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  • 1.
    Hultman, Elin
    et al.
    Linköping University, Department of Behavioural Sciences and Learning, Disability Research. Linköping University, Faculty of Arts and Sciences.
    Cederborg, Ann-Christin
    Stockholm University, Sweden .
    Fälth-Magnusson, Karin
    Östergötlands Läns Landsting, Center of Paediatrics and Gynaecology and Obstetrics, Department of Paediatrics in Linköping. Linköping University, Department of Clinical and Experimental Medicine, Division of Clinical Sciences. Linköping University, Faculty of Medicine and Health Sciences.
    Social workers’ assessments of children’s health when arguing for children’s needs2015In: Child and Adolescent Social Work Journal, ISSN 0738-0151, E-ISSN 1573-2797, Vol. 32, no 4, p. 301-308Article in journal (Refereed)
    Abstract [en]

    In Sweden, child-related social services constitute an institutional body that conducts both preventive and supportive work for children in need of health support. However, in the social services Act (2001:453) there are few concrete statements about how social workers should assess children’s health. In this study we therefore explore how social workers in Sweden adapt to the task of assessing children’s health. Specifically, we investigate the ways in which children’s health is explained in the context of reaching conclusions about the concrete needs of children. Inspired by a social constructionist and discursive analytical approach we analysed 60 written investigations where health concerns were expressed at the point of initiating an investigation. The findings are that social workers limited their assessments of children’s health, using only a few words when mentioning health aspects. There was a difference in how they described physical- and psychological health problems. When they did pay attention to children’s psychological health this was mostly carried out with the use of one single explanation for the cause of the health condition; parental misbehaviour. Besides, this explanation fitted the suggested support. Signs of children’s psychological problems were described by their own destructive behaviour. Physical health was only briefly mentioned and the recommendations for child support involved external assistance. This means that social workers could use a simplified explanatory model lacking descriptions of each child’s life situation. This way of limiting assessment may hinder a deeper understanding of causes and consequences and thereby impose limits on specifying the particular support the child needs.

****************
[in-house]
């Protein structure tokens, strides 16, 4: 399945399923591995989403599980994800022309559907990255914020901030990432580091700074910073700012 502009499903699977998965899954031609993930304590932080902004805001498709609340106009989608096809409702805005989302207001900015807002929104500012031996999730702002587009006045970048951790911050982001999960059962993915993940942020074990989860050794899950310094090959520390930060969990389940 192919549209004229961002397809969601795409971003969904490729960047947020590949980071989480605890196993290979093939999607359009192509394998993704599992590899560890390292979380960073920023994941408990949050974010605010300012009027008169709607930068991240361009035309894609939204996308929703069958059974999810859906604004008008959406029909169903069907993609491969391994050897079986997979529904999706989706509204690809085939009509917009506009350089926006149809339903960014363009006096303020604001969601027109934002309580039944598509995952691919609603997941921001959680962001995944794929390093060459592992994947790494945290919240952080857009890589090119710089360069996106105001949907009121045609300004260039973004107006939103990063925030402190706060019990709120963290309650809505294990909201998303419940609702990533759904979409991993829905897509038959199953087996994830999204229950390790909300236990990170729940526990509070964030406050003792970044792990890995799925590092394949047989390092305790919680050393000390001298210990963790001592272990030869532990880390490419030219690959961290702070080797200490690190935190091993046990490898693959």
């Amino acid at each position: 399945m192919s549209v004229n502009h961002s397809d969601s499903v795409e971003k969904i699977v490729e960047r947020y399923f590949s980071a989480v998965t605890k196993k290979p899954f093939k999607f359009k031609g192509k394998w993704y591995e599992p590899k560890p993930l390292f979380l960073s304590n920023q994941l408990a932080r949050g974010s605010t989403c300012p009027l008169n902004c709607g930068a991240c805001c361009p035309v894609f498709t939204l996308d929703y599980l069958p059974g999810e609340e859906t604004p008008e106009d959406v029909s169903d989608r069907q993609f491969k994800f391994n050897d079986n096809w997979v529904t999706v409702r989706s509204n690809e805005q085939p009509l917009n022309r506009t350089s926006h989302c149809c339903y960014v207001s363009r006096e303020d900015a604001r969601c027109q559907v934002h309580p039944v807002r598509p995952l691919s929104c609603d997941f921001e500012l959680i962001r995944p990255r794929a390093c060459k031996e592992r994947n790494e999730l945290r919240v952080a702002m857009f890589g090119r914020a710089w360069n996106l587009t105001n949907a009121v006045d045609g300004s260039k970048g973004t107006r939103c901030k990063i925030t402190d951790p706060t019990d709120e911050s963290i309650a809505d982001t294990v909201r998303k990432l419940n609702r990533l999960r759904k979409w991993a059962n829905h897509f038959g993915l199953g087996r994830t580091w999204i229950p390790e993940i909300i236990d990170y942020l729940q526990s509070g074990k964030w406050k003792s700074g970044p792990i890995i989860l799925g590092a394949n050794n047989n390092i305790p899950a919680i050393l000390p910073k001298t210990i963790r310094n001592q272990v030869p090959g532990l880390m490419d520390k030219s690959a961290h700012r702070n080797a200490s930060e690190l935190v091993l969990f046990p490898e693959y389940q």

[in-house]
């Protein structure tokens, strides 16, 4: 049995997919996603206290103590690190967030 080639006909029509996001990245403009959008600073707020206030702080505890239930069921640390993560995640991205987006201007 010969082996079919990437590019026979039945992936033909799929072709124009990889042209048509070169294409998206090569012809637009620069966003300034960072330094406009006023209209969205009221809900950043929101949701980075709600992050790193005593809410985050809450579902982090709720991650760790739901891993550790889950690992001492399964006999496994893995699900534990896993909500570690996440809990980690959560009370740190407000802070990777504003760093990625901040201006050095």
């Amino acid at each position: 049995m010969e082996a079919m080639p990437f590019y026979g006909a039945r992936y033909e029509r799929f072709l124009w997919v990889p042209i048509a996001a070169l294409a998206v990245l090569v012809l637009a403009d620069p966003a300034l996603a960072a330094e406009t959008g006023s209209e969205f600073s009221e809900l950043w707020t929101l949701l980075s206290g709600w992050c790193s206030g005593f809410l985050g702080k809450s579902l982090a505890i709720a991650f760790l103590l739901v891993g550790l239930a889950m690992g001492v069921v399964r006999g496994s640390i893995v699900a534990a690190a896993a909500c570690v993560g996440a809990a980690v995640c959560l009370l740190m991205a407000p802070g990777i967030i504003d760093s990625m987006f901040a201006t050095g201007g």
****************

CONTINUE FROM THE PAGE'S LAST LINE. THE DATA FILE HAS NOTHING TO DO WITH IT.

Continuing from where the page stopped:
• 2.
    Lindell, Charlotta
    et al.
    Linköping University, Faculty of Health Sciences. Linköping University, Department of Clinical and Experimental Medicine, Child and Adolescent Psychiatry .
    Svedin, Carl Göran
    Linköping University, Faculty of Health Sciences. Linköping University, Department of Clinical and Experimental Medicine, Child and Adolescent Psychiatry .
    Social services provided for physically abused children: A four-year follow-up study in Sweden2006In: Child and Adolescent Social Work Journal, ISSN 0738-0151, E-ISSN 1573-2797, Vol. 23, no 5-6, p. 597-616Article in journal (Refereed)
    Abstract [en]

    This paper examines contacts that Swedish physically abused children have with the Department of Social Services (DSS) 4 years after a physical abuse incident has been reported to the police. The children's files have been investigated in an effort to evaluate which child and parent characteristics led DSS to make interventions for the 69 children still in need of assistance, 4 years after the original abuse incident. Intervention by the DSS prior to the reported abuse incident increased the odds 18 times that a child would still receive interventions 4 years after the incident, and the presence of a mentally ill mother increased the odds 11 times. © Springer Science+Business Media, LLC 2006.

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